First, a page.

Recently, Babble Voices writer Ana Roca Castro and Babble editor Dara Pettinelli traveled to Peru to launch a Cyber Sustainable Development Project. This was a collaborative work with Babble Cares, Johnson & Johnson, and LATISM. One part of the project involved setting up a cyber room which would allow community artisans to sell their naturally-dyed, hand woven textiles online, and to give children access to e-learning.
Among the amazing stories and photos that came out of that trip were some terrific images of kids using craft supplies that Dara had brought. Dara’s post and slideshow, A Crafty Way of Communicating: How I Bonded With Spanish-Speaking Kids in Peru and the Health Benefits of Art, really highlights how well we can all communicate by simply making things with our hands.
Certainly the crafts my kids and I make at home aren’t nearly as beautiful as the things made by the women in Patacancha, Peru. But we definitely feel the benefits of crafting in our house.
Some of my friends aren’t into crafting, and that’s cool. However, I’ve realized that some of my friends would be into crafting, except they’re afraid:
- That they’ll suck at crafting,
- That the house will end up looking like it’s been glitter-bombed, and/or
- Crafting will create more clutter because what the heck do you do with all
this crapthese charming items your kid just made?
Here’s my response:
- Yes, you might suck at crafting. The good news is that your kid will still think you’re amazing at it.
- Just don’t buy glitter.
- Make craft projects with a purpose, and give your projects away.
One of the things that makes me sad in January isn’t just that the holiday season is over and it’s time to put away all the decorations (which I don’t feel like doing). It’s that the best part of the holiday season is the generosity that comes over us all like a happy compulsion. We–families, schools, churches, communities–focus on helping those in need during the holidays. And that’s great. But the needs don’t go away on December 26.
Below are some ideas for craft projects that you can make with your kids, and give away. I’d love to hear your suggestions, too!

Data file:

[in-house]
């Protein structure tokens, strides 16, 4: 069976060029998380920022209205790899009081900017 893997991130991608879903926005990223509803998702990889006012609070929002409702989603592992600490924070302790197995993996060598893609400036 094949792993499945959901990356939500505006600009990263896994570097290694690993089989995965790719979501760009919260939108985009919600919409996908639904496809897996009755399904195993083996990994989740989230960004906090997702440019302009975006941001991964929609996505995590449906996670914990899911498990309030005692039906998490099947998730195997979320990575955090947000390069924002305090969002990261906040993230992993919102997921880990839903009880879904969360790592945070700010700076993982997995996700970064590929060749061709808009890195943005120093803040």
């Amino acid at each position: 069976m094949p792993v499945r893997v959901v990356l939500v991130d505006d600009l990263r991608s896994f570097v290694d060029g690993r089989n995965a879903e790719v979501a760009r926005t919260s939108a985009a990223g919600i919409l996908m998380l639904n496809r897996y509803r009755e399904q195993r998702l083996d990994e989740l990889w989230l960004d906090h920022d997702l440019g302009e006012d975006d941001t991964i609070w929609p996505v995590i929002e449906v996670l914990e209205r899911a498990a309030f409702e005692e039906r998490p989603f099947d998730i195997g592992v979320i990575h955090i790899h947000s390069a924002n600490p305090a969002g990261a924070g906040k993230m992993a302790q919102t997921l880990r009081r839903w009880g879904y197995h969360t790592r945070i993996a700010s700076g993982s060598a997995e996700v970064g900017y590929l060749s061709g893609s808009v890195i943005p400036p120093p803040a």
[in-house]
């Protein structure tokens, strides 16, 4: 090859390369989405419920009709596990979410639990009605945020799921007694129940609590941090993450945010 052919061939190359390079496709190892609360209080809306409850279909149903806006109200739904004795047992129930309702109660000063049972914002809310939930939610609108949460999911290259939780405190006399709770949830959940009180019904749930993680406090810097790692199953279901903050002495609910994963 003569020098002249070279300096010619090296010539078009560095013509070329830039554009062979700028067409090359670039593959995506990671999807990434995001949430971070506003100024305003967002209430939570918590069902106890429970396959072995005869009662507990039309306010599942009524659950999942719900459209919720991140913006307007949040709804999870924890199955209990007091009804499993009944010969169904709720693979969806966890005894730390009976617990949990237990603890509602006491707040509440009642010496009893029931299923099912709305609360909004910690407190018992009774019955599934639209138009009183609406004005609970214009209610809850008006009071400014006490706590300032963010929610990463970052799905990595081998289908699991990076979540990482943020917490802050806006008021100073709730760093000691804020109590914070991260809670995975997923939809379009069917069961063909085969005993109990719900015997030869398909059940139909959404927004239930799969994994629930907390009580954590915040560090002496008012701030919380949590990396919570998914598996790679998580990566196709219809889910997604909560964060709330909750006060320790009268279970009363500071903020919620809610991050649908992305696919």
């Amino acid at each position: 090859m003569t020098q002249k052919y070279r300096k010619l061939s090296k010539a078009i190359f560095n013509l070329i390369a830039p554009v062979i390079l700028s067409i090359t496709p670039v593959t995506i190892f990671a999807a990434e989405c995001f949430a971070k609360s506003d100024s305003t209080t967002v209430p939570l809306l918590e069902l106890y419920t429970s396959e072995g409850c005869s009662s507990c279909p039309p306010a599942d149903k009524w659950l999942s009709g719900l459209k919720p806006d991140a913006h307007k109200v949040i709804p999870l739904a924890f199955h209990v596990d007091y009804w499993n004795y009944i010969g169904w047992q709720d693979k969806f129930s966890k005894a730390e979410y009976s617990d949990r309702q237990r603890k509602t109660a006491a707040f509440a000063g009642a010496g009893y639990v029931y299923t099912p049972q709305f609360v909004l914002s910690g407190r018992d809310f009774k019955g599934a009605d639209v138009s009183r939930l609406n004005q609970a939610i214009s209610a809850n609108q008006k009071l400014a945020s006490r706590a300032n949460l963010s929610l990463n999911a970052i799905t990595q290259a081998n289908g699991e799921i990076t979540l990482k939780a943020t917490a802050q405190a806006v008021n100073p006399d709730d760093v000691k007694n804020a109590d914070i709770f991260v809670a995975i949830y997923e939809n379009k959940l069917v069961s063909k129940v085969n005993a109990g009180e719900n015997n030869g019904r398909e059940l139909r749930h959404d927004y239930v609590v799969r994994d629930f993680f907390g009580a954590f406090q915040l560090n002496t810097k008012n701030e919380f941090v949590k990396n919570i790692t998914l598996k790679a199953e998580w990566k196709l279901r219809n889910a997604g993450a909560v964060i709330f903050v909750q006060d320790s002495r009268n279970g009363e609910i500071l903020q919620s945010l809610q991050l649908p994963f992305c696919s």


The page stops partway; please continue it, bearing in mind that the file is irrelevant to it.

If you’re not sure where you can donate your projects, check out Project Linus (for blankets), ask your nearest church/temple/mosque if they have any programs, or check with the social worker or counselor at your kid’s school — they always seem to know everything.
1. Not Exactly A No-Sew Hat
This project was low-sew, but it was “no-sew” for the kids in my Brownie troop. Basically, I did some very minimal sewing (an edge and a seam) and then the kids did all the fringe-cutting and tying.
2. We Made Lots Of Hats
In an hour, our Brownie troop made 37 hats. Each girl kept one hat for herself and the rest were donated to a nearby school (but not the one the troop attends). The church our troop meets in already had a donation program in place, so we just delivered them to the church office.
3. LEGO Hair Clippies
This project involved hot glue, so I did that part. But the kids designed all the clips and dug through our LEGO bins to find the pieces they wanted. My kids gave these as Christmas gifts to their friends, but we kind of went overboard and have lots of extras. The extras will be donated to the school store, which raises general funds for their school.
4. Why Yes, I Am Wearing Legos In My Hair
I like how the silver LEGO studs really bring out my silver, um, “highlights.”
5. LEGO Lord Of The Rings
We also hot-glued LEGO pieces and little gems to ring bases, which are available at craft stores, to make LEGO rings.
I volunteer at our elementary school’s library a couple times a week, and the kids go BANANAS for bookmarks. Seriously, you’d think we were giving out Pixy Stix or something. Anyway, it’s not like our school has the money for bookmarks, so parents donate them. My Brownie troop used card stock to make bookmarks as gifts for their parents, and then we made some to donate to their school library.
The girls came up with all kinds of ways to decorate their bookmarks. Bookmarks are also a great way to use up other random craft supplies; we tied on bells, pom-poms, and used up scraps of ribbon and yarn I had accumulated. Related: fine motor skill practice for the win.